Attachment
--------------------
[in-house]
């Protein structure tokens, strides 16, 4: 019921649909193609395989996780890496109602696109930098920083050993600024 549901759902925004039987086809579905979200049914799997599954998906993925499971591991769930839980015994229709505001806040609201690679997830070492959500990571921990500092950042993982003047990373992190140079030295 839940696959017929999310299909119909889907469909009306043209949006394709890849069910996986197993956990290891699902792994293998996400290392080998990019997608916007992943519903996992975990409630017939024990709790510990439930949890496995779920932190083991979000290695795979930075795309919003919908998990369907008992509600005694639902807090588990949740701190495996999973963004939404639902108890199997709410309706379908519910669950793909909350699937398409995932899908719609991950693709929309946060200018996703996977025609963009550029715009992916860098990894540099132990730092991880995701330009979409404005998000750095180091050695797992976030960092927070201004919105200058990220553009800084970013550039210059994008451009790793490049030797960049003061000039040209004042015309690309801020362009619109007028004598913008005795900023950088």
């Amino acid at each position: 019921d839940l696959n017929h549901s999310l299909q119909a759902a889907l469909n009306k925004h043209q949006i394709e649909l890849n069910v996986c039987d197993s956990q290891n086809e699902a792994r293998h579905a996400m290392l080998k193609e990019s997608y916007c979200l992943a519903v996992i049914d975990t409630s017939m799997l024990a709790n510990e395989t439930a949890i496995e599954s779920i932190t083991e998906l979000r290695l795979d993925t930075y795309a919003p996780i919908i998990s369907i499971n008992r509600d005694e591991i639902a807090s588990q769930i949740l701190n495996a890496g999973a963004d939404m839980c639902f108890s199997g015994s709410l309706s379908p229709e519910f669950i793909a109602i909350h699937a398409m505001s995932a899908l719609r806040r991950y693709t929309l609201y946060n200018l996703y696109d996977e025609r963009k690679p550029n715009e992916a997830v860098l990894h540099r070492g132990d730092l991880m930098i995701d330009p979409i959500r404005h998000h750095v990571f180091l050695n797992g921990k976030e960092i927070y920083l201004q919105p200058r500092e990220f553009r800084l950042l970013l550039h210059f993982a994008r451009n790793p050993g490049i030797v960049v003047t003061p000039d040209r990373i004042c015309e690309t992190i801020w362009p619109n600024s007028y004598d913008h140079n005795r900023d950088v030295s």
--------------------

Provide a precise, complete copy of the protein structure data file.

[in-house]
């Protein structure tokens, strides 16, 4: 019921649909193609395989996780890496109602696109930098920083050993600024 549901759902925004039987086809579905979200049914799997599954998906993925499971591991769930839980015994229709505001806040609201690679997830070492959500990571921990500092950042993982003047990373992190140079030295 839940696959017929999310299909119909889907469909009306043209949006394709890849069910996986197993956990290891699902792994293998996400290392080998990019997608916007992943519903996992975990409630017939024990709790510990439930949890496995779920932190083991979000290695795979930075795309919003919908998990369907008992509600005694639902807090588990949740701190495996999973963004939404639902108890199997709410309706379908519910669950793909909350699937398409995932899908719609991950693709929309946060200018996703996977025609963009550029715009992916860098990894540099132990730092991880995701330009979409404005998000750095180091050695797992976030960092927070201004919105200058990220553009800084970013550039210059994008451009790793490049030797960049003061000039040209004042015309690309801020362009619109007028004598913008005795900023950088």
């Amino acid at each position: 019921d839940l696959n017929h549901s999310l299909q119909a759902a889907l469909n009306k925004h043209q949006i394709e649909l890849n069910v996986c039987d197993s956990q290891n086809e699902a792994r293998h579905a996400m290392l080998k193609e990019s997608y916007c979200l992943a519903v996992i049914d975990t409630s017939m799997l024990a709790n510990e395989t439930a949890i496995e599954s779920i932190t083991e998906l979000r290695l795979d993925t930075y795309a919003p996780i919908i998990s369907i499971n008992r509600d005694e591991i639902a807090s588990q769930i949740l701190n495996a890496g999973a963004d939404m839980c639902f108890s199997g015994s709410l309706s379908p229709e519910f669950i793909a109602i909350h699937a398409m505001s995932a899908l719609r806040r991950y693709t929309l609201y946060n200018l996703y696109d996977e025609r963009k690679p550029n715009e992916a997830v860098l990894h540099r070492g132990d730092l991880m930098i995701d330009p979409i959500r404005h998000h750095v990571f180091l050695n797992g921990k976030e960092i927070y920083l201004q919105p200058r500092e990220f553009r800084l950042l970013l550039h210059f993982a994008r451009n790793p050993g490049i030797v960049v003047t003061p000039d040209r990373i004042c015309e690309t992190i801020w362009p619109n600024s007028y004598d913008h140079n005795r900023d950088v030295s």